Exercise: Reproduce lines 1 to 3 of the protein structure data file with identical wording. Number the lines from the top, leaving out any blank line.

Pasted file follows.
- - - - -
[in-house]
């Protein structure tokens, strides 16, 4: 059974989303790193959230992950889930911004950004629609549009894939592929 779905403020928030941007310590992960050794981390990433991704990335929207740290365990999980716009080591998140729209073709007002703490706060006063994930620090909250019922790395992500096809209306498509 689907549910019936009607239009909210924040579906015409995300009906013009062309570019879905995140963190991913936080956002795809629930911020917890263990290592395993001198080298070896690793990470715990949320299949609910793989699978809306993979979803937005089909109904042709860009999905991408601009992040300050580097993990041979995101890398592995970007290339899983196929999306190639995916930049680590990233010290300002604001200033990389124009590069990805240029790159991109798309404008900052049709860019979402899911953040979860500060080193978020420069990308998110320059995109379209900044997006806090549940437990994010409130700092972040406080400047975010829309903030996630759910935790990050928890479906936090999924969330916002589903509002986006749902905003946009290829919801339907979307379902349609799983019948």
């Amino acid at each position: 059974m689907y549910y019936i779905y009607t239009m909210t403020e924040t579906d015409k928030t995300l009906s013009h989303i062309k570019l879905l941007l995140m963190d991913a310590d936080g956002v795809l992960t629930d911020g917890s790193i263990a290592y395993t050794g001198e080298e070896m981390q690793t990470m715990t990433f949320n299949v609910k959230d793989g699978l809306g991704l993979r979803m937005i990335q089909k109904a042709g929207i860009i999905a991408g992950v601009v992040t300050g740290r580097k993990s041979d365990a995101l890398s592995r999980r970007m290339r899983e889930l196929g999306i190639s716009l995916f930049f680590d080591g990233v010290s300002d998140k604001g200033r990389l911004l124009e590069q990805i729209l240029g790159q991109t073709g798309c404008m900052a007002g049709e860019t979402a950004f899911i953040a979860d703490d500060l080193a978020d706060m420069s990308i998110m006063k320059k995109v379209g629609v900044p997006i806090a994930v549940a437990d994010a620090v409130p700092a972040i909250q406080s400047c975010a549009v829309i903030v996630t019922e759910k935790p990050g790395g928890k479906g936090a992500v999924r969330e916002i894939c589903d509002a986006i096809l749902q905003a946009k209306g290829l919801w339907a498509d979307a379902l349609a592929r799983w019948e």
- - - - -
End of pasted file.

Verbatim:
[in-house]
């Protein structure tokens, strides 16, 4: 059974989303790193959230992950889930911004950004629609549009894939592929 779905403020928030941007310590992960050794981390990433991704990335929207740290365990999980716009080591998140729209073709007002703490706060006063994930620090909250019922790395992500096809209306498509 689907549910019936009607239009909210924040579906015409995300009906013009062309570019879905995140963190991913936080956002795809629930911020917890263990290592395993001198080298070896690793990470715990949320299949609910793989699978809306993979979803937005089909109904042709860009999905991408601009992040300050580097993990041979995101890398592995970007290339899983196929999306190639995916930049680590990233010290300002604001200033990389124009590069990805240029790159991109798309404008900052049709860019979402899911953040979860500060080193978020420069990308998110320059995109379209900044997006806090549940437990994010409130700092972040406080400047975010829309903030996630759910935790990050928890479906936090999924969330916002589903509002986006749902905003946009290829919801339907979307379902349609799983019948």
């Amino acid at each position: 059974m689907y549910y019936i779905y009607t239009m909210t403020e924040t579906d015409k928030t995300l009906s013009h989303i062309k570019l879905l941007l995140m963190d991913a310590d936080g956002v795809l992960t629930d911020g917890s790193i263990a290592y395993t050794g001198e080298e070896m981390q690793t990470m715990t990433f949320n299949v609910k959230d793989g699978l809306g991704l993979r979803m937005i990335q089909k109904a042709g929207i860009i999905a991408g992950v601009v992040t300050g740290r580097k993990s041979d365990a995101l890398s592995r999980r970007m290339r899983e889930l196929g999306i190639s716009l995916f930049f680590d080591g990233v010290s300002d998140k604001g200033r990389l911004l124009e590069q990805i729209l240029g790159q991109t073709g798309c404008m900052a007002g049709e860019t979402a950004f899911i953040a979860d703490d500060l080193a978020d706060m420069s990308i998110m006063k320059k995109v379209g629609v900044p997006i806090a994930v549940a437990d994010a620090v409130p700092a972040i909250q406080s400047c975010a549009v829309i903030v996630t019922e759910k935790p990050g790395g928890k479906g936090a992500v999924r969330e916002i894939c589903d509002a986006i096809l749902q905003a946009k209306g290829l919801w339907a498509d979307a379902l349609a592929r799983w019948e």